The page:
Espina: ‘Noche Buena’

Mila C. Espina
·1 min read

THE traditional “noche buena” during the Eve of Christmas and New Year’s Day will not be scrapped from our holiday celebrations. It does not matter what food a family serves as long as fun and camaraderie stay.

The original puto bumbong in Luzon, particularly in Laguna where I spent my childhood Christmases with my family, has its unique taste. Cafe Laguna in Cebu does it quite well.

Local and international cuisines have been prepared for the noche buena: ham, pancit or spaghetti for long life; sweet fruits and desserts, like fruit or macaroni salads, for a happy, healthy life; and fresh juices, coffee, tea or chocolates, cakes and native delicacies or pastries.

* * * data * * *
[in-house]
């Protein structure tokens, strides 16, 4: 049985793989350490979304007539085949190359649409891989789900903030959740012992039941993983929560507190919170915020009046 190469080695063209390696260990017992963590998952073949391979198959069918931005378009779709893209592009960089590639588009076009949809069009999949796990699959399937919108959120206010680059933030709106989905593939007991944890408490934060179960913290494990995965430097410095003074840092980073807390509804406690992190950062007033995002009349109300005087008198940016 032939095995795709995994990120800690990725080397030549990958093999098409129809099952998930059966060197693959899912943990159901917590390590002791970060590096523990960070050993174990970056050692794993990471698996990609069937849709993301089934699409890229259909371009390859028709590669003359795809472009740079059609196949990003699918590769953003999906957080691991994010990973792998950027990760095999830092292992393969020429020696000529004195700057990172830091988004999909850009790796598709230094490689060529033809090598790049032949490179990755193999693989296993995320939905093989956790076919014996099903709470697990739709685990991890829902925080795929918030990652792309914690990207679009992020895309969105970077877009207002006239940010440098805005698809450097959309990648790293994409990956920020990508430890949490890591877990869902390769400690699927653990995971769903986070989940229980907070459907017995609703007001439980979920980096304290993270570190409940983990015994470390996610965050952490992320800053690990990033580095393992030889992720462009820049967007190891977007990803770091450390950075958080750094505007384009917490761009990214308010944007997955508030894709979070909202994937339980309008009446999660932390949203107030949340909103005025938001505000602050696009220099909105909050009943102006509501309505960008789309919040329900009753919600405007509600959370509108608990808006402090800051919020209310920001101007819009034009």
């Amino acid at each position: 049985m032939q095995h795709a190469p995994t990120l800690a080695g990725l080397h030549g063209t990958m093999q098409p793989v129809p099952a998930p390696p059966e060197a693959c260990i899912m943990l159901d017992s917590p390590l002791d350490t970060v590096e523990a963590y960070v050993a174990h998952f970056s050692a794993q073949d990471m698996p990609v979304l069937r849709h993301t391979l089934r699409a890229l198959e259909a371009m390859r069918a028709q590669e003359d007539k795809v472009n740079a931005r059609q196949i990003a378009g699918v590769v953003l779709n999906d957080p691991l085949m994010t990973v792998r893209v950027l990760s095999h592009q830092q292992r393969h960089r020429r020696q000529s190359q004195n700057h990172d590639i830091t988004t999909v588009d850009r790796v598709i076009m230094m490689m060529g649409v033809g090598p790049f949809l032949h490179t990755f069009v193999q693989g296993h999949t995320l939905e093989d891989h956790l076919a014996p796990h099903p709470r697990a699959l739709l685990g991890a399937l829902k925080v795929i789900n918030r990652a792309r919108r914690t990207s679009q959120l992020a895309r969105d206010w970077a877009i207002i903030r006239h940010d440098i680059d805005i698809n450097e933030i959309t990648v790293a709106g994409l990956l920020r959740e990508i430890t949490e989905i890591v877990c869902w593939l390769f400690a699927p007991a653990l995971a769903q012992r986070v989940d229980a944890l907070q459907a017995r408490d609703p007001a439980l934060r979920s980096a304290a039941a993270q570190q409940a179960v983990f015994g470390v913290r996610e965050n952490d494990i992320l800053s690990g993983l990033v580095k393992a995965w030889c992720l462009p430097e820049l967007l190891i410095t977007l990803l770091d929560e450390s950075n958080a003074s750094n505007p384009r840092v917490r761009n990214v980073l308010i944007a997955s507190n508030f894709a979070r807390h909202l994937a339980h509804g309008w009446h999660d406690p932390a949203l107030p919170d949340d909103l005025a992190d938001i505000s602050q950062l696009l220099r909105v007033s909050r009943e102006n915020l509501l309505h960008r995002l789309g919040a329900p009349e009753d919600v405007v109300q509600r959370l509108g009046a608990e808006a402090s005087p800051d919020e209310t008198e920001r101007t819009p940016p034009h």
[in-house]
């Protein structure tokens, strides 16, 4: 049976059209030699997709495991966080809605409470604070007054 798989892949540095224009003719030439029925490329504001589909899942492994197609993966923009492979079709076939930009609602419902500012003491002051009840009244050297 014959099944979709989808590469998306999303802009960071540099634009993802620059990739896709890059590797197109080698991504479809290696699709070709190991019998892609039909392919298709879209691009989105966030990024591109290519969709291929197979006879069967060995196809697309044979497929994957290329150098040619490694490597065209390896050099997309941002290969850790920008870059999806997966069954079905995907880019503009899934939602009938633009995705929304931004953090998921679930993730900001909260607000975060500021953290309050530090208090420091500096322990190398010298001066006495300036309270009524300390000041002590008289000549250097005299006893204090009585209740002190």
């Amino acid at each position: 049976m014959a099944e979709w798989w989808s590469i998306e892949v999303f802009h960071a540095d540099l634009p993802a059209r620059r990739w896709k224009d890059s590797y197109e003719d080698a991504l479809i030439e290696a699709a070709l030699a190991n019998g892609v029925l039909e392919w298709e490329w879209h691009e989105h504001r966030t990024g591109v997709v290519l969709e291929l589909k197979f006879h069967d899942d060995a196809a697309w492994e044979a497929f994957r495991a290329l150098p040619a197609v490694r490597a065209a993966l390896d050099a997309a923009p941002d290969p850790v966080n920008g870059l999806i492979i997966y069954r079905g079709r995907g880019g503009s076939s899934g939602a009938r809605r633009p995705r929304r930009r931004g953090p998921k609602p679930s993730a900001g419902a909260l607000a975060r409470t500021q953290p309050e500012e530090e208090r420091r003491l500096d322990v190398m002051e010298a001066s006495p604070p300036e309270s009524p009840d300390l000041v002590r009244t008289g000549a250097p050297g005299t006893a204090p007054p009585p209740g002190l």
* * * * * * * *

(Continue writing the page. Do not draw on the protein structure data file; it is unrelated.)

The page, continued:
Yes, “tuloy ang Pasko! Tuloy ang misa de gallo at simbang gabi!” Children will still wait for Santa Claus. Families will gather for noche buena and exchange gifts.

But, it will not be the same. There will be less extravaganza. We will have a space in our hearts to feel for the lonely, tired Covid-19 frontliners, volunteers and survivors. Families will pray heartily together and spread goodwill.

Then we will reflect about the past and look forward to 2021.

I myself cannot think fully. What happens next year? I have never prayed so intently in my life. My Diary is full of past memoirs and future uncertainties. I value my family, work and friends “more than ever!” (title of my first autobiography), and will pray more heartily in my life’s “traces and trails” (title of my second autobiography).

But “hope springs eternal” as long as the Lord is at the center of our lives. We will have extra doses of faith and hopefulness, grit and patience.

So, the “noche buena” will continue to be a good evening of blessings.